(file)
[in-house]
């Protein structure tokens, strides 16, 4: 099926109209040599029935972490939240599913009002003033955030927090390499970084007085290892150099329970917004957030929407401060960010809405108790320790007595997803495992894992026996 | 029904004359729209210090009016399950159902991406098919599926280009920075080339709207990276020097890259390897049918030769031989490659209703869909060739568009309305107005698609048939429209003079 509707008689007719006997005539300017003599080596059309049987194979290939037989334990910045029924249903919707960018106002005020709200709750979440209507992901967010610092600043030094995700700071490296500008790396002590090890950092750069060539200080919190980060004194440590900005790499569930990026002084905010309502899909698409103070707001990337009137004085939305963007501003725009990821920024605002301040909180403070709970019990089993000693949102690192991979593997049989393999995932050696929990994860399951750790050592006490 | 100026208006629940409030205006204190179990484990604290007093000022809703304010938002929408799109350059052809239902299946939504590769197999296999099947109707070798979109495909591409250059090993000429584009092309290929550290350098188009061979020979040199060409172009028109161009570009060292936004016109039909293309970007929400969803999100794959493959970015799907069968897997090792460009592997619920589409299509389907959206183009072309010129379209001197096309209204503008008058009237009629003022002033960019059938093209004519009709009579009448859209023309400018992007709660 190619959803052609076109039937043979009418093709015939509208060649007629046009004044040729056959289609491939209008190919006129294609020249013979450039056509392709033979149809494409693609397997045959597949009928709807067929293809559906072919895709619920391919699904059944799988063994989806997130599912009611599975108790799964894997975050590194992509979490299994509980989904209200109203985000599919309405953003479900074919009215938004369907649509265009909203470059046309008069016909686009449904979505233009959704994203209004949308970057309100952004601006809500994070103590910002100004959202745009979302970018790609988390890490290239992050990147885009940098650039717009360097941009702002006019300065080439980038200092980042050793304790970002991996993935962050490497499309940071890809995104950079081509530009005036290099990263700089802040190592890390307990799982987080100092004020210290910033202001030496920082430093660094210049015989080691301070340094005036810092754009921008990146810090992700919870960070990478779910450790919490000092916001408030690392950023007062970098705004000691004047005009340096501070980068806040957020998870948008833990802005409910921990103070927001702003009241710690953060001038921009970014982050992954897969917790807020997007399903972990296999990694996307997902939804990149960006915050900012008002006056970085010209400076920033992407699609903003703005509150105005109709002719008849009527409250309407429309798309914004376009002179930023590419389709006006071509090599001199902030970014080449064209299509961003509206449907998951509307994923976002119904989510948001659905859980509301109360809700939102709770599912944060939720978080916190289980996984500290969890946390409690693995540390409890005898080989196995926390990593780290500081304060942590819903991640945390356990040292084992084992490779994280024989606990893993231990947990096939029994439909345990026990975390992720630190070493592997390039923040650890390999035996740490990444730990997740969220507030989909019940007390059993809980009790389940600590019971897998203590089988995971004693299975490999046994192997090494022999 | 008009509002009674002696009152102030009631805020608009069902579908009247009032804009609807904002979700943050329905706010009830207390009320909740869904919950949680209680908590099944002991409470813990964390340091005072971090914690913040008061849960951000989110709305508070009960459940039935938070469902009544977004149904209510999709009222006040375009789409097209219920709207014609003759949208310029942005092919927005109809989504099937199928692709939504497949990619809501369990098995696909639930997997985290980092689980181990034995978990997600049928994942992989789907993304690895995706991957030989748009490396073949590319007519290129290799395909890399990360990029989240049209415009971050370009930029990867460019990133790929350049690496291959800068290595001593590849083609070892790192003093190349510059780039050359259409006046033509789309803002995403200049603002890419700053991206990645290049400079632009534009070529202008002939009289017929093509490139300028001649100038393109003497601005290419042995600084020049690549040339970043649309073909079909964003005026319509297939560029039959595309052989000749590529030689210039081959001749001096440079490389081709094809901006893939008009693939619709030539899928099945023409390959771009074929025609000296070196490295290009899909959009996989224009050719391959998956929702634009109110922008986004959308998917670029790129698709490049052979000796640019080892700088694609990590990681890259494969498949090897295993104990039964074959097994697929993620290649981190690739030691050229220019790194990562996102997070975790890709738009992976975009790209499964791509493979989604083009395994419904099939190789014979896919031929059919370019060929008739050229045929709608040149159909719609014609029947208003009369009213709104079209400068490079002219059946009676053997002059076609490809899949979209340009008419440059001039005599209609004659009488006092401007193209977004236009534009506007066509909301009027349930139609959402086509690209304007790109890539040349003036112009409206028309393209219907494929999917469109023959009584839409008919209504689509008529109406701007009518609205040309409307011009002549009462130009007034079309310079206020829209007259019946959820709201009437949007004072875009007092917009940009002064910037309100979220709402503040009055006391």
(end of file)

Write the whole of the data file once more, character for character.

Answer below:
[in-house]
């Protein structure tokens, strides 16, 4: 099926109209040599029935972490939240599913009002003033955030927090390499970084007085290892150099329970917004957030929407401060960010809405108790320790007595997803495992894992026996 | 029904004359729209210090009016399950159902991406098919599926280009920075080339709207990276020097890259390897049918030769031989490659209703869909060739568009309305107005698609048939429209003079 509707008689007719006997005539300017003599080596059309049987194979290939037989334990910045029924249903919707960018106002005020709200709750979440209507992901967010610092600043030094995700700071490296500008790396002590090890950092750069060539200080919190980060004194440590900005790499569930990026002084905010309502899909698409103070707001990337009137004085939305963007501003725009990821920024605002301040909180403070709970019990089993000693949102690192991979593997049989393999995932050696929990994860399951750790050592006490 | 100026208006629940409030205006204190179990484990604290007093000022809703304010938002929408799109350059052809239902299946939504590769197999296999099947109707070798979109495909591409250059090993000429584009092309290929550290350098188009061979020979040199060409172009028109161009570009060292936004016109039909293309970007929400969803999100794959493959970015799907069968897997090792460009592997619920589409299509389907959206183009072309010129379209001197096309209204503008008058009237009629003022002033960019059938093209004519009709009579009448859209023309400018992007709660 190619959803052609076109039937043979009418093709015939509208060649007629046009004044040729056959289609491939209008190919006129294609020249013979450039056509392709033979149809494409693609397997045959597949009928709807067929293809559906072919895709619920391919699904059944799988063994989806997130599912009611599975108790799964894997975050590194992509979490299994509980989904209200109203985000599919309405953003479900074919009215938004369907649509265009909203470059046309008069016909686009449904979505233009959704994203209004949308970057309100952004601006809500994070103590910002100004959202745009979302970018790609988390890490290239992050990147885009940098650039717009360097941009702002006019300065080439980038200092980042050793304790970002991996993935962050490497499309940071890809995104950079081509530009005036290099990263700089802040190592890390307990799982987080100092004020210290910033202001030496920082430093660094210049015989080691301070340094005036810092754009921008990146810090992700919870960070990478779910450790919490000092916001408030690392950023007062970098705004000691004047005009340096501070980068806040957020998870948008833990802005409910921990103070927001702003009241710690953060001038921009970014982050992954897969917790807020997007399903972990296999990694996307997902939804990149960006915050900012008002006056970085010209400076920033992407699609903003703005509150105005109709002719008849009527409250309407429309798309914004376009002179930023590419389709006006071509090599001199902030970014080449064209299509961003509206449907998951509307994923976002119904989510948001659905859980509301109360809700939102709770599912944060939720978080916190289980996984500290969890946390409690693995540390409890005898080989196995926390990593780290500081304060942590819903991640945390356990040292084992084992490779994280024989606990893993231990947990096939029994439909345990026990975390992720630190070493592997390039923040650890390999035996740490990444730990997740969220507030989909019940007390059993809980009790389940600590019971897998203590089988995971004693299975490999046994192997090494022999 | 008009509002009674002696009152102030009631805020608009069902579908009247009032804009609807904002979700943050329905706010009830207390009320909740869904919950949680209680908590099944002991409470813990964390340091005072971090914690913040008061849960951000989110709305508070009960459940039935938070469902009544977004149904209510999709009222006040375009789409097209219920709207014609003759949208310029942005092919927005109809989504099937199928692709939504497949990619809501369990098995696909639930997997985290980092689980181990034995978990997600049928994942992989789907993304690895995706991957030989748009490396073949590319007519290129290799395909890399990360990029989240049209415009971050370009930029990867460019990133790929350049690496291959800068290595001593590849083609070892790192003093190349510059780039050359259409006046033509789309803002995403200049603002890419700053991206990645290049400079632009534009070529202008002939009289017929093509490139300028001649100038393109003497601005290419042995600084020049690549040339970043649309073909079909964003005026319509297939560029039959595309052989000749590529030689210039081959001749001096440079490389081709094809901006893939008009693939619709030539899928099945023409390959771009074929025609000296070196490295290009899909959009996989224009050719391959998956929702634009109110922008986004959308998917670029790129698709490049052979000796640019080892700088694609990590990681890259494969498949090897295993104990039964074959097994697929993620290649981190690739030691050229220019790194990562996102997070975790890709738009992976975009790209499964791509493979989604083009395994419904099939190789014979896919031929059919370019060929008739050229045929709608040149159909719609014609029947208003009369009213709104079209400068490079002219059946009676053997002059076609490809899949979209340009008419440059001039005599209609004659009488006092401007193209977004236009534009506007066509909301009027349930139609959402086509690209304007790109890539040349003036112009409206028309393209219907494929999917469109023959009584839409008919209504689509008529109406701007009518609205040309409307011009002549009462130009007034079309310079206020829209007259019946959820709201009437949007004072875009007092917009940009002064910037309100979220709402503040009055006391």